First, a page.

After several minutes the young male fixed his gaze on something behind us. Looking around, I could see a herd of impala grazing across an open space. Soon the cat decided it might be time for dinner and jumped down from the tree leaving his sister. His path brought him with just a couple meters of our vehicle but not once did he make any contact or, for that matter, acknowledge our presence in any way.
Bonomo told us the chances of witnessing a stalk or kill were slim and would probably take hours. So we went off to see what else was to be seen.
By the way, the elapsed time since leaving the lodge for this drive to this point was about an hour and a quarter.
On the way to a rendevous with the other half of our group we came across our first lions. This pair of males had been snoozing in the shade all day, moving only when the sun encroached on their resting spot. Lions hunt at night and generally the males, like this alliance of two, have little or no contact with the pride unless a kill is made.
Bonomo promised more lions tomorrow, so after ten or so photos in as many minutes we headed off for our “Sundowner.” The tradition at all the camps is to stop and celebrate the end of another great day with a stretch and a drink.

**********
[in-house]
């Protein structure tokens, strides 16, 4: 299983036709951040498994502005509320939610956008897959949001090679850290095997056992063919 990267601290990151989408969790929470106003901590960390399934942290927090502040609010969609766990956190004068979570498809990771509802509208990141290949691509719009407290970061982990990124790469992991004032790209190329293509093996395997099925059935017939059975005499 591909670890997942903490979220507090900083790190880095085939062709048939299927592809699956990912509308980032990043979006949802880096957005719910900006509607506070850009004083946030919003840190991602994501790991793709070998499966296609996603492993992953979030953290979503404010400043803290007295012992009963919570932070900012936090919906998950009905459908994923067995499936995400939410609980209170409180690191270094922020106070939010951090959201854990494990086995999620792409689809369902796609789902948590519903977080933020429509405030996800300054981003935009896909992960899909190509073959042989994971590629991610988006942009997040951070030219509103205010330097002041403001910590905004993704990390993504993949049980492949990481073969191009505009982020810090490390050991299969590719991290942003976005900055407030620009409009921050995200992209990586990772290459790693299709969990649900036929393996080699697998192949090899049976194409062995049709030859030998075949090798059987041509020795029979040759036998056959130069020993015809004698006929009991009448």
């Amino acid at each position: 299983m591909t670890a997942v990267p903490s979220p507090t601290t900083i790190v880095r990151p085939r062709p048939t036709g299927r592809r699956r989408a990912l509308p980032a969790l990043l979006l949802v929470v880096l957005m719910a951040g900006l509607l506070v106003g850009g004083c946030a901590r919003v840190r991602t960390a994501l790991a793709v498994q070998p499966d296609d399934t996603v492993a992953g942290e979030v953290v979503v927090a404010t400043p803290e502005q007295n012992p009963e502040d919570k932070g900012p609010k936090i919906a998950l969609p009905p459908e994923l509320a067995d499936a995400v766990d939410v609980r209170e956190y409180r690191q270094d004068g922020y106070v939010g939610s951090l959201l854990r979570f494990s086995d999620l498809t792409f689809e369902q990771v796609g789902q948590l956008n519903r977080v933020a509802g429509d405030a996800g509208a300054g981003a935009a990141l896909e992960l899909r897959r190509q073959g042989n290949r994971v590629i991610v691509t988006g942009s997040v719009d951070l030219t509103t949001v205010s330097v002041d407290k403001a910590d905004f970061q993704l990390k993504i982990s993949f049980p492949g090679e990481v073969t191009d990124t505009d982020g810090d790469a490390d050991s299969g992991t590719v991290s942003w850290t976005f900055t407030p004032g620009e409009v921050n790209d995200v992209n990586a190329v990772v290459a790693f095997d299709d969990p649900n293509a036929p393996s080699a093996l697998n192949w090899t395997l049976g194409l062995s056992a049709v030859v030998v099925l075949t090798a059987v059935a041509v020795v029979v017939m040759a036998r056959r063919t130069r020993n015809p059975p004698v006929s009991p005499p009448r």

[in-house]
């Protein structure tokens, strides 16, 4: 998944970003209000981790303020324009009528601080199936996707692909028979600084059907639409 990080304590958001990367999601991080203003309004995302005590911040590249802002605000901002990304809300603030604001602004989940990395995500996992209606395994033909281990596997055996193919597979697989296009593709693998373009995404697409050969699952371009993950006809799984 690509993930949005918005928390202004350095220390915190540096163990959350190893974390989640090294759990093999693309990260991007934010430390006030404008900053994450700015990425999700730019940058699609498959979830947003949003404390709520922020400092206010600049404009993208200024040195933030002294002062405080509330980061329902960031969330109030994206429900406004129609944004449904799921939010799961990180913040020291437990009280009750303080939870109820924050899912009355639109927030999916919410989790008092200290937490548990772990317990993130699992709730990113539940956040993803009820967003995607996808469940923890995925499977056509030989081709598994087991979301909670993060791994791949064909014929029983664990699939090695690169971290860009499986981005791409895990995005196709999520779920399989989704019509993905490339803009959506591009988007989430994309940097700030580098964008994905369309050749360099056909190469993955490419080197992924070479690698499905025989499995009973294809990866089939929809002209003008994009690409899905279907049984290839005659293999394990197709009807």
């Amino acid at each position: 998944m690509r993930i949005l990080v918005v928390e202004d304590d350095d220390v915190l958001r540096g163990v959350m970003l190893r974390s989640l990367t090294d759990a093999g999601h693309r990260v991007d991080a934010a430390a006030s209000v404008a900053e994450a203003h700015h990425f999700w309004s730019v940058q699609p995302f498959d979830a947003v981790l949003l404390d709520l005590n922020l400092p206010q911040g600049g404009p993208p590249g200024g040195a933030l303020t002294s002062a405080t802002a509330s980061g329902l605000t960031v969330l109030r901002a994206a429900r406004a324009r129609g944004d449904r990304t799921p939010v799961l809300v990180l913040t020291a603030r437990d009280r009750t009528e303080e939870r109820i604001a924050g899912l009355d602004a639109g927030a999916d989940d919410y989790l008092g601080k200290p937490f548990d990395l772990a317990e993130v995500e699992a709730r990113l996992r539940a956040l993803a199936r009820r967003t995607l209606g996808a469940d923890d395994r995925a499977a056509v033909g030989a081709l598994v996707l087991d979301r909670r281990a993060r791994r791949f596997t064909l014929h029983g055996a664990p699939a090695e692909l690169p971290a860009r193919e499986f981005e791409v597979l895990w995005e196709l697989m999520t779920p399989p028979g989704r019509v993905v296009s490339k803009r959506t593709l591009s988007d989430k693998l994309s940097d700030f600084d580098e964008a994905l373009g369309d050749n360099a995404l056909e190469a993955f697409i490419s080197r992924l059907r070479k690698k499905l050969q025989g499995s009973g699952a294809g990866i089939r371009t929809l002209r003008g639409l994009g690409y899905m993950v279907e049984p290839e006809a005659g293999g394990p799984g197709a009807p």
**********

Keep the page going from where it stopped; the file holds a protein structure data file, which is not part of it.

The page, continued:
For some inexplicable reason, the preferred drink of choice was G&T, or gin and tonic, at every sundowner.
The cool perfectly still air and a sky not polluted by city lights produced a magnificent night sky saturated by stars. At eleven PM, the Milky Way blazed an arc from the southern to northern horizon. I took this photo of a small section of our galaxy from the balcony of my room.
The next morning, with the sun just breaking out over the trees, we loaded into the vehicles and set out.
Barely out of sight of the camp we drove past the antelope and giraffe looking for more to see. Five minutes later, as we bounced around a bend in the trail we happened on our first zebra.
We watched for several minutes as they grazed on grasses turned golden by the magic hour right after sunrise.